In liquidation proceedings, the jurisdiction to grant a sealing order under CWR O.24 r.6 arises only if:

  • The information in question is confidential; and
  • Sealing is necessary to protect the economic interests of the general body of stakeholders

The Court also has jurisdiction to seal documents on the Court file as part of its inherent jurisdiction to control its own process, to the extent necessary to supplement (but not contradict) O.24 r.6: HSH Cayman 1 GP Limited v ABN AMRO [2010] 1 CILR 114.

Sealing order – Discretion

Assuming there is jurisdiction to grant the sealing order, the Court can go on to consider whether or not to exercise its discretion in the particular case.

The Chief Justice referred to previous case law suggesting that, at the discretion stage, the Court could only exercise its discretion to make a sealing order for the purpose of protecting the economic interests of the general body of stakeholders and that the Court’s power cannot be exercised for the benefit of third parties (here the counterparty to the settlement agreement who insisted that a sealing order be a condition of the settlement).

The Chief Justice said that that was too narrow a statement of the position. Rather, the Court must have regard to the wider and overriding principle of doing justice. Of course, in a liquidation context, the protection of the economic rights of stakeholders and the interests of justice will often be one and the same. But, depending on the circumstances of the case, the Court should take into account other factors. This will include consideration of the nature of the Court proceedings themselves.

Sealing order – Decision on the Facts

The Court held that there was jurisdiction to consider its discretion, since both limbs of the jurisdictional test were satisfied – the information was confidential and sealing was necessary to protect the economic interests of the general body of creditors.

In terms of discretion, the Court decided to exercise its discretion and grant the sealing order, holding in part that:

  • Publication of the confidential information would harm the economic interests of stakeholders.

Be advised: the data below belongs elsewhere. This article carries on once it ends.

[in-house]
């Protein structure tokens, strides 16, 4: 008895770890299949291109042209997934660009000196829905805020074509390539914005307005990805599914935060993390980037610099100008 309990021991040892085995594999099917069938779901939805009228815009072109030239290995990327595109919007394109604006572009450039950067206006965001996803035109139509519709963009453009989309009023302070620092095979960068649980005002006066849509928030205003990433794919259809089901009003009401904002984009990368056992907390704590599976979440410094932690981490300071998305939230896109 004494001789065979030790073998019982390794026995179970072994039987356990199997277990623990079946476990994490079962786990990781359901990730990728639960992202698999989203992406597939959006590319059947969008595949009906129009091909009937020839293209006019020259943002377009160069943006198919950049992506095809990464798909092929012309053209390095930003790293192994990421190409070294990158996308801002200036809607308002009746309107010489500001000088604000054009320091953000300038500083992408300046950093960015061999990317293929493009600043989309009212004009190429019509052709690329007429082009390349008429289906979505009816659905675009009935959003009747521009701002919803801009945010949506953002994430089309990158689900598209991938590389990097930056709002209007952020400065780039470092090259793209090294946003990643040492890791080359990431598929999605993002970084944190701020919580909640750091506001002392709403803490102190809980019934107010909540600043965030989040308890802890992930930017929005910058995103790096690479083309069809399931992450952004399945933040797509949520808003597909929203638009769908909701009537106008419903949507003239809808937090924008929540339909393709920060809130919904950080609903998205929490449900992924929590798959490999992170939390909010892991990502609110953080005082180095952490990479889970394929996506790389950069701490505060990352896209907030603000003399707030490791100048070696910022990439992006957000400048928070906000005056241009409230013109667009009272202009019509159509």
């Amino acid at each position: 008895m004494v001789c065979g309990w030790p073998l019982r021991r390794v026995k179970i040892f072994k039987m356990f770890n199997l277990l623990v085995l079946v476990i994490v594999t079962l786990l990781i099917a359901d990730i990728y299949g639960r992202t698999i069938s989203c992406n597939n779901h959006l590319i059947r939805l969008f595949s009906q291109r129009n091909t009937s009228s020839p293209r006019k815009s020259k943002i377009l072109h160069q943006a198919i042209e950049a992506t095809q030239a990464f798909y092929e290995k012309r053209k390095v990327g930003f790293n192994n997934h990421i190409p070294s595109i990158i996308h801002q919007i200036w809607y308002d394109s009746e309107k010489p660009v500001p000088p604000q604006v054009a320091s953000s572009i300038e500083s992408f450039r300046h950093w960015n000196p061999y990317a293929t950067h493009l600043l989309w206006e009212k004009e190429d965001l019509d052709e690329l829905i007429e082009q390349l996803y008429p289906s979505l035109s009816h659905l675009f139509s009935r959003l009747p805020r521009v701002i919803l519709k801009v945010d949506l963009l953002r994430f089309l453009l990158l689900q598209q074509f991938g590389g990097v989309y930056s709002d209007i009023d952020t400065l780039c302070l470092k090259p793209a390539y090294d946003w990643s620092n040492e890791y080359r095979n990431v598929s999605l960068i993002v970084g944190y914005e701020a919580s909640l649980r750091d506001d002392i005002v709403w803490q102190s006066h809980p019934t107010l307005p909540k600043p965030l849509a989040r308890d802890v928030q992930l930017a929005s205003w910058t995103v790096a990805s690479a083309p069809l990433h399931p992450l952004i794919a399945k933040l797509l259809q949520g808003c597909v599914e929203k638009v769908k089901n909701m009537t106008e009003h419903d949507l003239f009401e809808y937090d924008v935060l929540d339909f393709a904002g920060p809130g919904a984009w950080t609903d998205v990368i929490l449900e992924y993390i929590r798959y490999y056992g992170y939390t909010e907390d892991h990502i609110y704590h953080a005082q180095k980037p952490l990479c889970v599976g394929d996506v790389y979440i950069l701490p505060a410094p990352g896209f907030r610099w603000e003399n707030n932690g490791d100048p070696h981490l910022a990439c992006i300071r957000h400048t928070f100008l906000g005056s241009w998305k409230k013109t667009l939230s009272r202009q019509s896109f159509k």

• The nature of a sanction application weighed in favour of granting the sealing order.
    • There was not the same public interest in the subject matter of the proceedings being made public, as there would be in relation to an inter partes action, since sanction applications do not lead to the determination of civil rights and obligations.
    • The evidence involved in sanction applications may be confidential and often privileged. “It is essential to the proper conduct of liquidation proceedings that the liquidator is able to communicate freely with the judge in this manner to assist the judge in exercising his supervisory function with full knowledge of the facts” (judgment paragraph 30.3).
  • Maintaining confidentiality incentivizes potential defendants to avoid the publicity of inter partes litigation by settling with the estate; and does not impede the estate from reaching settlements with potential defendants.
  • Stakeholders would still have oversight of the Scheme Supervisors’ actions, since they would still be entitled to general information about the actions taken.
  • Any person would still be entitled to apply to the Court to inspect the sealed documents, but such an application would be on notice to the Scheme Supervisors, who might then seek to enter into a non-disclosure agreement with the applicant.


Whether the public is to be excluded from a hearing and whether subsequent publication of information relating to a hearing is to be limited are two different questions requiring separate treatment. The fundamental analysis, though, will be similar in each case.

Publicity is the very soul of justice”, as the House of Lords said in Scott v Scott [1913] AC 417 (a decision cited by the Chief Justice). However, the principle of publicity may need to cede to the overriding principle of doing justice in particular cases, if the situation so requires (but not as a matter of mere discretion). The Courts in offshore jurisdictions such as the Cayman Islands, where confidentiality is an important part of the attraction of the jurisdiction from a commercial perspective, are in a good position to develop the common law in terms of how the balance between publicity and confidentiality should be struck.

The Chief Justice in this case has provided a welcome explanation of the general principles.

In addition, the Court has helpfully clarified that “it will often be appropriate that sanction applications in respect of settlement agreements be kept confidential” (judgment paragraph 30.6) and that affidavits for sanction applications (not limited to seeking sanction to enter into a settlement agreement) may contain confidential or privileged information.

Alistair J Walters - Partner, Campbells Grand Cayman - Litigation

Alistair J. Walters

+1 345 914 5861
Hamid Khanbhai - Senior Associate, Campbells Grand Cayman - Litigation

Hamid Khanbhai